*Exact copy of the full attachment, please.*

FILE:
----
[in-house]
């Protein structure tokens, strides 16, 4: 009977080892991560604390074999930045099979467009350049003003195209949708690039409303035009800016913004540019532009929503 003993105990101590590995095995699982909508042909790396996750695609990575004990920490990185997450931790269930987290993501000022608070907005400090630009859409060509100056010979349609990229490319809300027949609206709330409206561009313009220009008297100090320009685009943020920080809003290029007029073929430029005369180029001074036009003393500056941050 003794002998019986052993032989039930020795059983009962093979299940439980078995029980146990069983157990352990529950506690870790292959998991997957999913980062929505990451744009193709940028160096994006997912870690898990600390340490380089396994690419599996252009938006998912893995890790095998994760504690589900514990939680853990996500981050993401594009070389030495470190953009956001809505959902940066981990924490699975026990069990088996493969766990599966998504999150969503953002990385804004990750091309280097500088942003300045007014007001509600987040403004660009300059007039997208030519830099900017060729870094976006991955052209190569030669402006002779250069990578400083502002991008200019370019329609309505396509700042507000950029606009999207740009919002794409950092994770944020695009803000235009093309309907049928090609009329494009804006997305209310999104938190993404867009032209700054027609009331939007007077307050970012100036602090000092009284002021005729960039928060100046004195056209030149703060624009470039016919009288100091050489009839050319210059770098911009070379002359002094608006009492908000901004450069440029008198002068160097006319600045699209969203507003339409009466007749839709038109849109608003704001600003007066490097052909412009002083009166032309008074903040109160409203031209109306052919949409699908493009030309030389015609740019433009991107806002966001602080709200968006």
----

[in-house]
């Protein structure tokens, strides 16, 4: 009977080892991560604390074999930045099979467009350049003003195209949708690039409303035009800016913004540019532009929503 003993105990101590590995095995699982909508042909790396996750695609990575004990920490990185997450931790269930987290993501000022608070907005400090630009859409060509100056010979349609990229490319809300027949609206709330409206561009313009220009008297100090320009685009943020920080809003290029007029073929430029005369180029001074036009003393500056941050 003794002998019986052993032989039930020795059983009962093979299940439980078995029980146990069983157990352990529950506690870790292959998991997957999913980062929505990451744009193709940028160096994006997912870690898990600390340490380089396994690419599996252009938006998912893995890790095998994760504690589900514990939680853990996500981050993401594009070389030495470190953009956001809505959902940066981990924490699975026990069990088996493969766990599966998504999150969503953002990385804004990750091309280097500088942003300045007014007001509600987040403004660009300059007039997208030519830099900017060729870094976006991955052209190569030669402006002779250069990578400083502002991008200019370019329609309505396509700042507000950029606009999207740009919002794409950092994770944020695009803000235009093309309907049928090609009329494009804006997305209310999104938190993404867009032209700054027609009331939007007077307050970012100036602090000092009284002021005729960039928060100046004195056209030149703060624009470039016919009288100091050489009839050319210059770098911009070379002359002094608006009492908000901004450069440029008198002068160097006319600045699209969203507003339409009466007749839709038109849109608003704001600003007066490097052909412009002083009166032309008074903040109160409203031209109306052919949409699908493009030309030389015609740019433009991107806002966001602080709200968006």